TarkXT wrote:
Gwen Smith wrote:


The biggest problem with arguing "by the math" is that you have to state your "givens" up front so everyone knows the parameters of the equations and the end goal. "Optimal" doesn't have a concrete, objective definition, so you have to define it before you start. (See, for example, the calculations regarding DPR: the "math" is about how to get the highest DPR. Whether or not focusing solely on DPR as the optimal strategy is philosophy.)
I sort of discussed the subject of what's required and optimal in pathfinder combat at length and in great detail.

Summarizing that at the beginning would certainly help define the parameters.

TarkXT wrote:
[@Wraithstrike: Tell me about it. I don't think I've ever met anyone whose flat out said "never heal" or "always heal".

This is why I said that "math vs. philosophy" is such a critical distinction, and why I said you need to clearly define the parameters. "Math" is objective, concrete, and universal. "Philosophy" is based on past experiences, values, and personality.

When you say, "By the math, healing is not worth it", you are actually implying "never heal", because math is concrete and universal. Within the physical confines of a single universe or geometry, the same numbers always get the same result. If healing is "mathematically ineffective", it is always ineffective. (As a analogy, mathematically-driven Texas Hold'em players will always fold 7-2 off suit no matter how many times the flop comes up 7-7-2, because mathematically, 7-2 is a bad hand.)

If you want to talk about trade-offs for actions in combat, then a mathematical comparison of healing vs. other actions would point out when healing is effective and when it isn't. For example, what % chance does a cleric need to hit to make it worth taking a swing instead of a guaranteed healing--10% 25%? What about healing vs. casting Bless or Prayer? Etc. That kind of math would probably make your point more effectively and give other players concrete suggestions for what to do instead of healing.

But if you say "Mathematically, healing in combat sucks," many people will understand your point to be "You should never heal in combat." To most people, invoking a universal concept implies a universal statement.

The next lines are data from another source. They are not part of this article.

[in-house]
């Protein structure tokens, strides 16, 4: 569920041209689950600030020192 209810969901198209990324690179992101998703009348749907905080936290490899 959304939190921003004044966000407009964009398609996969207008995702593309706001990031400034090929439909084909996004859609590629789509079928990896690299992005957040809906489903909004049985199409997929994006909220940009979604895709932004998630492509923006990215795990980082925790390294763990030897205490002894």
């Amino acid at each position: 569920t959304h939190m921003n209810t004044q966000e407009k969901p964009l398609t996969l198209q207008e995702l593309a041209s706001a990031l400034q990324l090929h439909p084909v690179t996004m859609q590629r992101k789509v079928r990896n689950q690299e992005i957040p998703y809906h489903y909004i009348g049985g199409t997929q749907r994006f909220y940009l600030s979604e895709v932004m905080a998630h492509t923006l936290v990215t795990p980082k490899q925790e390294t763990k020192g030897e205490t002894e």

Gwen Smith wrote:


This is why I said that "math vs. philosophy" is such a critical distinction, and why I said you need to clearly define the parameters. "Math" is objective, concrete, and universal. "Philosophy" is based on past experiences, values, and personality.

When you say, "By the math, healing is not worth it", you are actually implying "never heal", because math is concrete and universal. Within the physical confines of a single universe or geometry, the same numbers always get the same result. If healing is "mathematically ineffective", it is always ineffective. (As a analogy, mathematically-driven Texas Hold'em players will always fold 7-2 off suit no matter how many times the flop comes up 7-7-2, because mathematically, 7-2 is a bad hand.)

If you want to talk about trade-offs for actions in combat, then a mathematical comparison of healing vs. other actions would point out when healing is effective and when it isn't. For example, what % chance does a cleric need to hit to make it worth taking a swing instead of a guaranteed healing--10% 25%? What about healing vs. casting Bless or Prayer? Etc. That kind of math would probably make your point more effectively and give...

Than consider it a philosophy built on mathematics if you like. The actual math portion of the entire piece is only a third of the info presented.

I also talk overall strategy in how it's not just mathematically inefficient, but often strategically unsound based on that math.

I also go into the why and when it's a good idea to heal at times as a "tactic". Which is the explicit purpose behind everything.

The reason I don't much bother going further into the math is because every group is different and as you said, the game isn't so clear cut as the math suggests. This is confounded by the fact that every single class in the game is capable of some form of healing and a lot of damage.

So yeah, I present the math as a baseline to draw conclusions from and hone that using actual common sense.

AS to the cases you presented, the modules, the "Sudden" stuff. Most, if not all that is preventable in some form and some of what you presented aren't stopped or even rectified by a dedicated healer. But you know what? Healing's there if you need it. Everyone can do it. Everyone. The question is only whether or not you built to have that capability and if so how far?

Some think you should go as far as possible. Others as little as you can manage. I say start little but when it's called for, go big.


Just as with the much-maligned fireball-slinging wizard, the healing cleric/oracle is generally considered subpar by folks with a high-level knowledge of the game mechanics.

But just like the fireball-slinging caster, the healing priest is an iconic image that has become a staple of fantasy worlds and games.

So, theoretically, what would it take to make healing a viable role? Would it require different spells, feats, and character mechanics? Would it require a change in the way combat works? Or just a change of assumptions and encounter design?